Norway plans to add more search-and-rescue capability in the Arctic next year, with a helicopter based in Tromsø.
The added capacity comes as cruise ship traffic, fishing, petroleum and military activity are all on increase in Norway’s Arctic waters, even as long distances, a cold climate and polar darkness can complicate rescue efforts in the region.
The new rescue helicopter base in Tromsø will be the first operated by a private company, and will coordinate with search-and-rescue operators in Svalbard, where the the Governor of Svalbard has two helicopters based at the airport in Longyearbyen.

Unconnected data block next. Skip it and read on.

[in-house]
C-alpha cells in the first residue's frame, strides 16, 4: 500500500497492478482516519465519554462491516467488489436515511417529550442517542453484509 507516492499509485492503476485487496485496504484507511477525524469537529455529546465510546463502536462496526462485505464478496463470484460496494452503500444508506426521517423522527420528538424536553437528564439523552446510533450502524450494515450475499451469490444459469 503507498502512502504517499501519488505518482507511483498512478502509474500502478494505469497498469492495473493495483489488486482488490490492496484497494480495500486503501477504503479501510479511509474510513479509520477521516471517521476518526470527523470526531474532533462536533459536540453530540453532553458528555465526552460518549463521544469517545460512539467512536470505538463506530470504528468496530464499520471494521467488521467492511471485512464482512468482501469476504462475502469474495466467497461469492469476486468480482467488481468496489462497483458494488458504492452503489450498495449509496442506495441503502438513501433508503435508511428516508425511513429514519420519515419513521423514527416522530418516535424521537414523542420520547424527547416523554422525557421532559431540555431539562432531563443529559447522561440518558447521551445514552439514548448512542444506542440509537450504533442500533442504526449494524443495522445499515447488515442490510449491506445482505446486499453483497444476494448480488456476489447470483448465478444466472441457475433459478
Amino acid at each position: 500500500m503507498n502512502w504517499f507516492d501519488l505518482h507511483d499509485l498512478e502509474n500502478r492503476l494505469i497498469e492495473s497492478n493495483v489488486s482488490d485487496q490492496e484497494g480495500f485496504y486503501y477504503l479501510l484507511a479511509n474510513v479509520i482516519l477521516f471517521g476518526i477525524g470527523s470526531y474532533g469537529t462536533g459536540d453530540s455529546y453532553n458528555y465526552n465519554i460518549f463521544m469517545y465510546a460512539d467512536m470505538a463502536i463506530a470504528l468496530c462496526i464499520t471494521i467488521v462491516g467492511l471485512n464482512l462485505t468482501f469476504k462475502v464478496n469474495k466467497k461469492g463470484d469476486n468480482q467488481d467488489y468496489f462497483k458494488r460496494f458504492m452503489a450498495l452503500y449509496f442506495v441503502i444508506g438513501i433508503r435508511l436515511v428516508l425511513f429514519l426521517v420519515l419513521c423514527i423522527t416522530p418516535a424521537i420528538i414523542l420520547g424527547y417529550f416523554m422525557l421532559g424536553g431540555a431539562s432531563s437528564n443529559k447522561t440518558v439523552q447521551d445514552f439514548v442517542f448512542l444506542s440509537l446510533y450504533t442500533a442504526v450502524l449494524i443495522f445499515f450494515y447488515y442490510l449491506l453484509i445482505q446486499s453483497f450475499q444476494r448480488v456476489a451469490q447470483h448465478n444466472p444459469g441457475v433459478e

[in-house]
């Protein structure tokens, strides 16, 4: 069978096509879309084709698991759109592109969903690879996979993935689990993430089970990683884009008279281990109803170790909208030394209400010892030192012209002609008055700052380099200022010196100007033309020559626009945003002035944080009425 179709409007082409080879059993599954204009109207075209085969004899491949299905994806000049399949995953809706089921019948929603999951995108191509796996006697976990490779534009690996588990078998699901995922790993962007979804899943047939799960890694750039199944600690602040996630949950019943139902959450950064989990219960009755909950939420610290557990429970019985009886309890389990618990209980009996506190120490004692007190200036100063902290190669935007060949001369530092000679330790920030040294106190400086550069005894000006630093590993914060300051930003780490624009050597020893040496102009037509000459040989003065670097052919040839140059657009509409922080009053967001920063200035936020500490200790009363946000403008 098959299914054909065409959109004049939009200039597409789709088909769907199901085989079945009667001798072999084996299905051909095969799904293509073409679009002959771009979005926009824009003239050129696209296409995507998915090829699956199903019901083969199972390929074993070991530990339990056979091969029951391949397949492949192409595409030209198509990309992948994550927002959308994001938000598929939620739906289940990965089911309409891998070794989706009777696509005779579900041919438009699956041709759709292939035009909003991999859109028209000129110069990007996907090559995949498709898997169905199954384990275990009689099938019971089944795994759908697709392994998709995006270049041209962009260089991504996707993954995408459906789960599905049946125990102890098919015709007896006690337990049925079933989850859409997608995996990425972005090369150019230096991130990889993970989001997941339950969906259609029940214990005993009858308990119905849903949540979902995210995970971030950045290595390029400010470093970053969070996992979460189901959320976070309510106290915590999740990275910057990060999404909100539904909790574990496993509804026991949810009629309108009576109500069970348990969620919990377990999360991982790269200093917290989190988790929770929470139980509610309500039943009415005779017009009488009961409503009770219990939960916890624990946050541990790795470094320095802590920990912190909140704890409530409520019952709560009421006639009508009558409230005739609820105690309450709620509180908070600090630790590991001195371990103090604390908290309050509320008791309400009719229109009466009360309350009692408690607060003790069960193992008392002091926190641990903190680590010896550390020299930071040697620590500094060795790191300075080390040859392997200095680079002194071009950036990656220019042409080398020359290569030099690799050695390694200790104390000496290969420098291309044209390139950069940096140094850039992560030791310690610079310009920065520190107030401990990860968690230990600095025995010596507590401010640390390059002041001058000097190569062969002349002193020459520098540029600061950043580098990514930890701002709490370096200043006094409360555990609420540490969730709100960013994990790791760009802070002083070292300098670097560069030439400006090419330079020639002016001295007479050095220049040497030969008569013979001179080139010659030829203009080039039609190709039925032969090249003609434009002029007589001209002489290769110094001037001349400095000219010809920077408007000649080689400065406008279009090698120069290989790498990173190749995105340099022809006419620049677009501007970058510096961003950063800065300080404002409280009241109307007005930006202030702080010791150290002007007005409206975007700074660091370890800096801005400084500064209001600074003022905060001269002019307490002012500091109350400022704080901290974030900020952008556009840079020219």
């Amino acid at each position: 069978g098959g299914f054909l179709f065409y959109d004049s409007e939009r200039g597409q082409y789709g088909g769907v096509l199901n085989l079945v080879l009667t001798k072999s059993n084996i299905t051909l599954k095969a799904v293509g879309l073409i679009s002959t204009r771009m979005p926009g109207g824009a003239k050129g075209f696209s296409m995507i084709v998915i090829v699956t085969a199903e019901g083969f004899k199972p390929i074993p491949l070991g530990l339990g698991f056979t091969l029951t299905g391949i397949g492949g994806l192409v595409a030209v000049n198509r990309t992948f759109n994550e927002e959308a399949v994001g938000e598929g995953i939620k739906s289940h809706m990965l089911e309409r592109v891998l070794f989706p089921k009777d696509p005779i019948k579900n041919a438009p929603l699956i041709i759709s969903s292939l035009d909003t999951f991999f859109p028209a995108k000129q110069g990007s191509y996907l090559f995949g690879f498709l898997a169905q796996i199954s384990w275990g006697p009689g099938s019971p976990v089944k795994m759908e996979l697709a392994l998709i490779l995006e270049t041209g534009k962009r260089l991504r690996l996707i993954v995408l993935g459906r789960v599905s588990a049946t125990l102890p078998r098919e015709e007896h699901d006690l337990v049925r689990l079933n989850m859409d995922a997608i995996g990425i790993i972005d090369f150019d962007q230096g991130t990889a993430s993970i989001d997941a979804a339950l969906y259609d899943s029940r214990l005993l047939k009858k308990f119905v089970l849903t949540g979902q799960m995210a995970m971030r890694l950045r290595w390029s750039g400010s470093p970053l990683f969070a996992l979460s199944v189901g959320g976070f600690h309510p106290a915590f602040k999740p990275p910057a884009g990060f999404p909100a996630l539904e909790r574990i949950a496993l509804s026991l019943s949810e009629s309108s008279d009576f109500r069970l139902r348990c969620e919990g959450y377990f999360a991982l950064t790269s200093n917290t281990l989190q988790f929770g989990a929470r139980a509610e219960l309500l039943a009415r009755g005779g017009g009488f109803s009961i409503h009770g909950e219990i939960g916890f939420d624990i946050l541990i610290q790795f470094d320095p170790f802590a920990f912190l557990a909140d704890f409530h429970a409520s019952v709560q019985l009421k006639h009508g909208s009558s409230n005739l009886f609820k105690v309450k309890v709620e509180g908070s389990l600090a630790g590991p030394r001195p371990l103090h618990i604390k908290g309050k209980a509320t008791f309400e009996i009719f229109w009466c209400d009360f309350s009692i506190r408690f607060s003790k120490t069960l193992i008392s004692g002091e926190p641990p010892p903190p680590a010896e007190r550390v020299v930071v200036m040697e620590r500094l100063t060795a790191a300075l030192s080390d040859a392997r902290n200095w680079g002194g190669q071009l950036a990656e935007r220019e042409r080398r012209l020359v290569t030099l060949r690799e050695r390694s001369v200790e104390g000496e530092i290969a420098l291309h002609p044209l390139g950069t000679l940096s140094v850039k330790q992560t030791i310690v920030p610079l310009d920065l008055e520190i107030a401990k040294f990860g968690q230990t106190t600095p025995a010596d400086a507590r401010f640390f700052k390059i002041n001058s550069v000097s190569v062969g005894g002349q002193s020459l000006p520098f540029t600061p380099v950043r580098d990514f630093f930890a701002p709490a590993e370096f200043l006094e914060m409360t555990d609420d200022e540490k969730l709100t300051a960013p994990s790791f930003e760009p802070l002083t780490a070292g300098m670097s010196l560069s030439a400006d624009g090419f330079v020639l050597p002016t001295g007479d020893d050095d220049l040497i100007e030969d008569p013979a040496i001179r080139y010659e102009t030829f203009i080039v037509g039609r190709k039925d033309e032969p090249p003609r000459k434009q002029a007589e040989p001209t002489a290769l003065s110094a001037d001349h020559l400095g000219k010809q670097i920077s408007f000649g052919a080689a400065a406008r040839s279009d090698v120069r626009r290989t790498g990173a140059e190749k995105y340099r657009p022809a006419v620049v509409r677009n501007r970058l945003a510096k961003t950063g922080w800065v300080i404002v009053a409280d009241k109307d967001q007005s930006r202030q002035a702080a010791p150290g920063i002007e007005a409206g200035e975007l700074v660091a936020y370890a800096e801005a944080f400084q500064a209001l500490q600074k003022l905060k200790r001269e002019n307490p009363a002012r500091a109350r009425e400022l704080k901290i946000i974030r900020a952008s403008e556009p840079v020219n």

A joint supplier and jointly operated base for the helicopters in Tromsø and the helicopter service for the Governor of Svalbard will give financial and quality benefits, Norway’s government said in its proposal to Stortinget, the country’s parliament.
Elsewhere in the Arctic, Norway also has search-and-rescue helicopters based in Lakselv and Bodø, which are part of the Air Force.
“The base in Troms will provide for a substantially strengthened helicopter capacity in the north,” said Monica Mæland, Minister of Justice and Public Security.
Costs for joint operations of helicopters in Tromsø and Longyearbyen is estimated at 1.86 billion kroner (€181 million) for the period 2022 to 2028.